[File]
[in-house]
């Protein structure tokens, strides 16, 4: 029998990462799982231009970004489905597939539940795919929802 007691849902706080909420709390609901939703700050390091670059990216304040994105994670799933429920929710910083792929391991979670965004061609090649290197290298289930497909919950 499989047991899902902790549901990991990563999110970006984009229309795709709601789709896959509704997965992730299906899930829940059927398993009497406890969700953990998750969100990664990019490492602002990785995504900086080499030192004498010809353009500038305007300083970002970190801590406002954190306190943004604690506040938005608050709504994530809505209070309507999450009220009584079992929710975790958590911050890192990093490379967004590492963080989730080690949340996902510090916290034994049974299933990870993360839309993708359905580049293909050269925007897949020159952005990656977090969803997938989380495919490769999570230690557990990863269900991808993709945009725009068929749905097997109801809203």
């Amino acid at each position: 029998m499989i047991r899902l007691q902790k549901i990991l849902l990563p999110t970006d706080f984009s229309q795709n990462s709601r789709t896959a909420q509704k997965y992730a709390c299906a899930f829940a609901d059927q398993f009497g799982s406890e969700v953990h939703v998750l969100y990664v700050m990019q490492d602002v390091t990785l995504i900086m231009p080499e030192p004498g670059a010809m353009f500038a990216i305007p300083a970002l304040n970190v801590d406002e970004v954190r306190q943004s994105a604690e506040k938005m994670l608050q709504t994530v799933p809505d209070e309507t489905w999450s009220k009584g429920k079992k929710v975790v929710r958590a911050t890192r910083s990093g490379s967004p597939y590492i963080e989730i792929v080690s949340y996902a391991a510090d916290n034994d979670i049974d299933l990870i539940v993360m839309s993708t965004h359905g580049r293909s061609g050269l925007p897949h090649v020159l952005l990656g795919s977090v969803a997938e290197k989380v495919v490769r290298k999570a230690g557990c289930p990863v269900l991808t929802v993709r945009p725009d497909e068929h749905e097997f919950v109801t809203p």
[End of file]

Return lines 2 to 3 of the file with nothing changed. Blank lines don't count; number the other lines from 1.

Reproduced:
């Protein structure tokens, strides 16, 4: 029998990462799982231009970004489905597939539940795919929802 007691849902706080909420709390609901939703700050390091670059990216304040994105994670799933429920929710910083792929391991979670965004061609090649290197290298289930497909919950 499989047991899902902790549901990991990563999110970006984009229309795709709601789709896959509704997965992730299906899930829940059927398993009497406890969700953990998750969100990664990019490492602002990785995504900086080499030192004498010809353009500038305007300083970002970190801590406002954190306190943004604690506040938005608050709504994530809505209070309507999450009220009584079992929710975790958590911050890192990093490379967004590492963080989730080690949340996902510090916290034994049974299933990870993360839309993708359905580049293909050269925007897949020159952005990656977090969803997938989380495919490769999570230690557990990863269900991808993709945009725009068929749905097997109801809203």
């Amino acid at each position: 029998m499989i047991r899902l007691q902790k549901i990991l849902l990563p999110t970006d706080f984009s229309q795709n990462s709601r789709t896959a909420q509704k997965y992730a709390c299906a899930f829940a609901d059927q398993f009497g799982s406890e969700v953990h939703v998750l969100y990664v700050m990019q490492d602002v390091t990785l995504i900086m231009p080499e030192p004498g670059a010809m353009f500038a990216i305007p300083a970002l304040n970190v801590d406002e970004v954190r306190q943004s994105a604690e506040k938005m994670l608050q709504t994530v799933p809505d209070e309507t489905w999450s009220k009584g429920k079992k929710v975790v929710r958590a911050t890192r910083s990093g490379s967004p597939y590492i963080e989730i792929v080690s949340y996902a391991a510090d916290n034994d979670i049974d299933l990870i539940v993360m839309s993708t965004h359905g580049r293909s061609g050269l925007p897949h090649v020159l952005l990656g795919s977090v969803a997938e290197k989380v495919v490769r290298k999570a230690g557990c289930p990863v269900l991808t929802v993709r945009p725009d497909e068929h749905e097997f919950v109801t809203p």